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Steve Plath's Top Plant Recommendation: Favorite Desert Trees.

Steve Plath

Twisted Acacia - Acacia schaffneri
For interest of trunk and branches this tree is hard to beat. As the name implies the woody structure twists which along with the tightly held leaves give it an octopus-type look. For some reason this tree can be hard to find at times but well worth the look.
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Desert Ironwood - Olneya tesota
Of all the desert trees the Ironwood has truly captured my heart. The dusty pink color of the sweet-pea shaped flowers in late spring is unique amongst the native desert trees. The over all texture and colors of the trunk and leaves give this tree a very rugged look. The slowest growing native tree it can be sped up a little with careful deep irrigation. It is a very thorny tree but I love it all the same.
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Palo Verde - Cercidium praecox
This is the most handsome of the Palo Verdes in my opinion and is an outstanding compliment to various home architectural styles in the southwest. It has a broad canopy of intricate branches and a milky green trunk that is distinctive. It's not the hardiest Palo Verde to cold but is at home in the lower desert areas.
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Palo Blanco - Acacia willardiana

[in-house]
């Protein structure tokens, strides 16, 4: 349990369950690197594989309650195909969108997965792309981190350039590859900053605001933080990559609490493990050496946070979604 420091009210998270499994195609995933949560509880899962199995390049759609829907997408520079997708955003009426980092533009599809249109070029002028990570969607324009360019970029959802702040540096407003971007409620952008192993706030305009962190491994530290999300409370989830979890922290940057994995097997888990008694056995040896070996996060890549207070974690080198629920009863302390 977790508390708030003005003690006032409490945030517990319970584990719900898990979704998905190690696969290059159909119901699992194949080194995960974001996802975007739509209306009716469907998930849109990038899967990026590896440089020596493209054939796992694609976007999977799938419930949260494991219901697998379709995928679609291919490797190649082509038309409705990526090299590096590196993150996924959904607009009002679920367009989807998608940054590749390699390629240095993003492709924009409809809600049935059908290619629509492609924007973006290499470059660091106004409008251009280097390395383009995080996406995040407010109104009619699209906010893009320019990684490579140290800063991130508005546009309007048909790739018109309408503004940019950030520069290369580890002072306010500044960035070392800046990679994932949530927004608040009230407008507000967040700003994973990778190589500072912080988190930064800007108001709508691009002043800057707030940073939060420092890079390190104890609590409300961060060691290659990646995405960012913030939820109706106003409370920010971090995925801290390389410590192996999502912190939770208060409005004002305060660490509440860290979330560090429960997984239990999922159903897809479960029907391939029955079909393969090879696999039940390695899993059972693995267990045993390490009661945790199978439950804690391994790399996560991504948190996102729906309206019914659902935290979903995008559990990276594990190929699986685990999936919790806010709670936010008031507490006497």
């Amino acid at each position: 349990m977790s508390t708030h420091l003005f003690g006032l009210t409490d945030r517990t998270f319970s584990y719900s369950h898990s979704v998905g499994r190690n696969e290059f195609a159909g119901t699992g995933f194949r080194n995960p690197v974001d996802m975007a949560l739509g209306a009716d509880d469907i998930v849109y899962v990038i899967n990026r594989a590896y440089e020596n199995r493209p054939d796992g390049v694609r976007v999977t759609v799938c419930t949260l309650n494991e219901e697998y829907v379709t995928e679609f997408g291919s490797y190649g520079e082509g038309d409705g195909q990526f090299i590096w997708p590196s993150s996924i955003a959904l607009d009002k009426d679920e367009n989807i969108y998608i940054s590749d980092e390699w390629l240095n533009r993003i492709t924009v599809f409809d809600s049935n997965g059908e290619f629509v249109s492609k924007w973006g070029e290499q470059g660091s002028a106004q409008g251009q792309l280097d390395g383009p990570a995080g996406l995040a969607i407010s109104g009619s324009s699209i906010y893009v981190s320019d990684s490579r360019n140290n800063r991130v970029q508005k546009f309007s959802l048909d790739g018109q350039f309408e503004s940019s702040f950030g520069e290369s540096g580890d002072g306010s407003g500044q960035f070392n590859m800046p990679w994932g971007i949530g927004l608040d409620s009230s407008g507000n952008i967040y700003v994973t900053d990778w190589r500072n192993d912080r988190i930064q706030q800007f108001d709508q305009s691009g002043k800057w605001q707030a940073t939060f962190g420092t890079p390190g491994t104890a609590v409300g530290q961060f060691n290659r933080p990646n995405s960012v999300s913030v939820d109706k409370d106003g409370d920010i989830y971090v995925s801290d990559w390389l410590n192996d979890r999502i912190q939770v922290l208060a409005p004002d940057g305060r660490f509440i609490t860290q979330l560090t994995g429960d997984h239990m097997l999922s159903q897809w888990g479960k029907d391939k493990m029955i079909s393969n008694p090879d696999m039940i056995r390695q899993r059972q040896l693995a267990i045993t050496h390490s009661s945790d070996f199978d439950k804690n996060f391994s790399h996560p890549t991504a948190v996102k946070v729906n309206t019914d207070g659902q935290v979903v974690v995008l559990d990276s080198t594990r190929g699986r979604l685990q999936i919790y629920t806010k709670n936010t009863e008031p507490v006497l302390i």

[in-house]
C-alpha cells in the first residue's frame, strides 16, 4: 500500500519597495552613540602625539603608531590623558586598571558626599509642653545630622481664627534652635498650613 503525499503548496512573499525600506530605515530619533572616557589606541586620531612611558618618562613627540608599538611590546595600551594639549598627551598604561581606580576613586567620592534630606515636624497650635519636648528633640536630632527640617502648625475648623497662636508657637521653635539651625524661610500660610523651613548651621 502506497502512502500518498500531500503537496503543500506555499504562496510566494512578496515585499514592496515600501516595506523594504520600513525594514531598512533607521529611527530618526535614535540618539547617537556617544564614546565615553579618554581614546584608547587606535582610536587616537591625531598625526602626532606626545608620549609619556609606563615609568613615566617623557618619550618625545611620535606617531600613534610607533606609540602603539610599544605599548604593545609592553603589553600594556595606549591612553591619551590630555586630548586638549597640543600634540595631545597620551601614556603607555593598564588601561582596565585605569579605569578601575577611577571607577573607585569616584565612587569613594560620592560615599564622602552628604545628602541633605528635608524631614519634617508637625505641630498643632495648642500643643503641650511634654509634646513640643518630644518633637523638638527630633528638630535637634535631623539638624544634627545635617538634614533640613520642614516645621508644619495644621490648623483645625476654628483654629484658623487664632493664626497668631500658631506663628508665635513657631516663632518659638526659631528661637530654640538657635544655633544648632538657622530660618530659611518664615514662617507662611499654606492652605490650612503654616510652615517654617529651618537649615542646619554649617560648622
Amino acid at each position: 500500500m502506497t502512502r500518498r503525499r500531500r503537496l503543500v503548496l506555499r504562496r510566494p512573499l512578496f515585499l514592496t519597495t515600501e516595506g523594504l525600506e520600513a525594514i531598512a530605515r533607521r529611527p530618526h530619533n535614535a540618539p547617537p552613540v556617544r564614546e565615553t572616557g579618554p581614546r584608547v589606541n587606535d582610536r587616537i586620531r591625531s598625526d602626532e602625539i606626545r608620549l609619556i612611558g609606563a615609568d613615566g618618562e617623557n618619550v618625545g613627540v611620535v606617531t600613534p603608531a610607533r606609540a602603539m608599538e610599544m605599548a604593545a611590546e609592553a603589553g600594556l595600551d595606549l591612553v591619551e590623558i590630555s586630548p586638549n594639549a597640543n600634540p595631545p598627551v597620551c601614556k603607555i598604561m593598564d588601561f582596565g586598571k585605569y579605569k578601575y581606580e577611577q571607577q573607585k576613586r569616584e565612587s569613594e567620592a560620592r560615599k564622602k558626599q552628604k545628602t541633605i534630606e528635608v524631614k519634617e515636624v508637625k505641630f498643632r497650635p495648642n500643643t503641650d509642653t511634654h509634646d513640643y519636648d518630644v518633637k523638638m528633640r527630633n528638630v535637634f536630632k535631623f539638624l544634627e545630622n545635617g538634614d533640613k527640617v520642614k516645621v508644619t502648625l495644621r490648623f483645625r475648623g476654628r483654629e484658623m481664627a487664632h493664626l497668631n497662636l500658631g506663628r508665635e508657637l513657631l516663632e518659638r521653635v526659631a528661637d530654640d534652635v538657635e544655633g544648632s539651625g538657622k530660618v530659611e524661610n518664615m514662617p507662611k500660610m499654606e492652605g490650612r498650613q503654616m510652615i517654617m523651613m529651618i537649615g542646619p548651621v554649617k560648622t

Recommended for the low desert and mildest areas of the southwest the weeping habit of the branches and leaves dance delightfully in the wind. The pealing bark showing off the white underlayers gives this plant it's Spanish name. This isn't a large tree and should be planted as a specimen near a wall or building to show off the delicate texture.
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 Texas Ebony - Pithecelobium flexicaule
The zig-zag habit of the branches and the dark green leaves along with the relatively dense shade cast by the foliage make this a favorite. This can be a relatively slow growing tree so I recommend purchasing as large of a specimen as you can afford. Nevertheless even if planting out a 5 or 15 gallon container this tree is worth the wait.
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Screwbean Mesquite - Prosopis pubescens
This tree has the most shaggy bark of any desert tree I've grown. The Screwbean Mesquite is an ideal native tree to naturalize in disturbed areas or to use in a native garden. The corkscrew bean clusters are an added feature that kids find fastenating. This can be another tree that's challenging to find.
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